Friday18 August 2017

Deconstructing a visit from Eisenman

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Last week, the new Edinburgh School of Architecture and Landscape Architecture enjoyed a celebrity visitation. Crash barriers — yes, crash barriers — had been erected around the lecture theatre, and all society was there. Most students were, I suspect, too young to know who Peter Eisenman is, but they came anyway.

He is a grand old American showman. He claims to suffer mild, if not terminal, qualms about the ethics and aesthetics of building skyscrapers in Milan, or a shopping centre in Naples, and told us he had little time or inclination to visit his sites. “If you’re asked to design a city for three million in China, then there’s no ‘there’ there in the first place,’’ he drily stated.

Most Edinburgh architects would dearly love to be thus vexed; many of them are praying for the next kitchen extension. But Eisenman is no commercial whore. He was the architect who introduced us to deconstructivism and he spoke for authenticity, and for the honest expression of the zeitgeist and genius loci in architecture.

Contemporary architecture expresses neither, he argued. Vegas — a phantasm of Parises and Hiltons conjured up in the middle of nowhere — is the quintessence of the contemporary city. It could be anyplace, anytime.

The grand gestures of his starchitect pals are no different, substituting empty spectacle for architectural rigour.

Then Eisenman showed us a building of his own: a cultural centre in Santiago de Compostela in Spain. This isn’t a review but suffice to say that the parti was a bold statement of genius loci. A mountain had been razed, and replaced with a group of buildings traversed by the ancient pilgrim routes into the city. With these elements, Eisenman created his zeitgeisty brand of complex uncertainty.

But then the great architect started talking about detail. We were shown the miradores of Galician townhouses, and asked to compare them to acres of glazed curtain walling. Slides of tiled patios were juxtaposed with hectares of paving imported from Brazil — after the local quarry ran out. A vast and complex stone cladding system was airily referenced to the crumbling walls of local farmhouses.

I’m afraid I believe there’s only one sort of modern architecture that can do crumbling walls and picturesque nooks, and that’s found inside a themed casino. Eisenman’s rhetoric is authenticity, but what he is creating in Santiago is, when it comes down to detail, a high-culture theme park, a spectacle as weird as Vegas, and as banal as your local mall.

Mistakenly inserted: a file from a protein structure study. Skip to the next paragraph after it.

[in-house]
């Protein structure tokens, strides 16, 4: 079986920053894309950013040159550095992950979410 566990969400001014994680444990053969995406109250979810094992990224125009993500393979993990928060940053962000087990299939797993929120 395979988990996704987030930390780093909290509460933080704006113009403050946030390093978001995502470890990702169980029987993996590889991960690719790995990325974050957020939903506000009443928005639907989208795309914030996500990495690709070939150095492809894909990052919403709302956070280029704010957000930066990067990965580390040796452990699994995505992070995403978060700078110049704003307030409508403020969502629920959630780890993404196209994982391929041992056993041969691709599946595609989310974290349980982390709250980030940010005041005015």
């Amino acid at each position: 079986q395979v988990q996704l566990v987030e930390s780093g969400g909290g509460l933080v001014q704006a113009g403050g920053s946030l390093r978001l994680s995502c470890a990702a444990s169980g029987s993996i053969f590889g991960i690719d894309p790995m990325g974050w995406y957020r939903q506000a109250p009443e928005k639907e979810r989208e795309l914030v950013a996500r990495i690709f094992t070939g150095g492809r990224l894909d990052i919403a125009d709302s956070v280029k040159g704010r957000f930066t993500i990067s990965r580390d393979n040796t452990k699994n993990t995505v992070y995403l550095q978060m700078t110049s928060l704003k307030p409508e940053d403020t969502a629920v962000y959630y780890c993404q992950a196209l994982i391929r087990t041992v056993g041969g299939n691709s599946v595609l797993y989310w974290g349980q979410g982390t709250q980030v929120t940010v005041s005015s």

The authenticity of all the cute old stuff he was referencing comes from the poverty (and ingenuity) of the society that patiently constructed it, century upon century. That can’t be magicked up by anyone, and Peter Eisenman knows it. Before he flew away, he observed that people want his signature, not his architecture. He’s famous. That was why he was invited to speak in the first place, and why we all turned up to listen to him.

And oddly enough, in our strange times, there’s nothing more authentic than that.


Readers' comments (2)

  • I think this is a fair summation of what was a lecture of two halves. The first half a reasonable summary of Eisenmann's position and opinion on modern architecture in the past 50 years (because after all, he is the self-proclaimed "oldest teaching architect alive"); the second half was more troubling, an attempt to justify the most obscene, unsustainable, arrogant piece of starachitecture I've seen in some time. A mountain has been removed, some dubious 'pilgrim routes' overlaid on the usual Eisenman grid and some very unlikely programmes suggested for the tricksy internal spaces. Genius loci? I don't think so.

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  • I find it hard to take that anyone could promote Mr Goodwin for anything, how many lifes has been ruined by peope like that in the past year or 2. Do you know the figures!. Yes it is very beneficial to have someone with that financal expertise backing a company or organisation, but dont you think that there may be more than just Goodman in this country who is worthy of the position with equal if not better skills for the job. I certainly do

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